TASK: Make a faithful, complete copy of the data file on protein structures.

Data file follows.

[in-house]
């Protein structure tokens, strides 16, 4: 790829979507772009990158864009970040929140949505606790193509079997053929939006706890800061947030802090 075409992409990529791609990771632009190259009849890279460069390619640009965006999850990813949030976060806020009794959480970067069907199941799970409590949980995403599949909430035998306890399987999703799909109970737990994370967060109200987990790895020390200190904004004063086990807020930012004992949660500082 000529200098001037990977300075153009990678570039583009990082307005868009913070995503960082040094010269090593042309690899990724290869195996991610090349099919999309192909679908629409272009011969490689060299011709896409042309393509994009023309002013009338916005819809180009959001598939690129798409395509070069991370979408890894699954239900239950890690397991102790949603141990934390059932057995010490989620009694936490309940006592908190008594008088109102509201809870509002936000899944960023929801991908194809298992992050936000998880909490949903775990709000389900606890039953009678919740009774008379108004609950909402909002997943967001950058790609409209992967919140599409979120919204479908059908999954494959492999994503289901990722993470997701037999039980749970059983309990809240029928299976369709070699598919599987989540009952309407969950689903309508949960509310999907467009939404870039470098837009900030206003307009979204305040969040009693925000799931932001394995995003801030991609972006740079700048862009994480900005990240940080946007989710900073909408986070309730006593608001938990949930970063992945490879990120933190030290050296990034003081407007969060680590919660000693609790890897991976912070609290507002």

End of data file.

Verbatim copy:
[in-house]
């Protein structure tokens, strides 16, 4: 790829979507772009990158864009970040929140949505606790193509079997053929939006706890800061947030802090 075409992409990529791609990771632009190259009849890279460069390619640009965006999850990813949030976060806020009794959480970067069907199941799970409590949980995403599949909430035998306890399987999703799909109970737990994370967060109200987990790895020390200190904004004063086990807020930012004992949660500082 000529200098001037990977300075153009990678570039583009990082307005868009913070995503960082040094010269090593042309690899990724290869195996991610090349099919999309192909679908629409272009011969490689060299011709896409042309393509994009023309002013009338916005819809180009959001598939690129798409395509070069991370979408890894699954239900239950890690397991102790949603141990934390059932057995010490989620009694936490309940006592908190008594008088109102509201809870509002936000899944960023929801991908194809298992992050936000998880909490949903775990709000389900606890039953009678919740009774008379108004609950909402909002997943967001950058790609409209992967919140599409979120919204479908059908999954494959492999994503289901990722993470997701037999039980749970059983309990809240029928299976369709070699598919599987989540009952309407969950689903309508949960509310999907467009939404870039470098837009900030206003307009979204305040969040009693925000799931932001394995995003801030991609972006740079700048862009994480900005990240940080946007989710900073909408986070309730006593608001938990949930970063992945490879990120933190030290050296990034003081407007969060680590919660000693609790890897991976912070609290507002």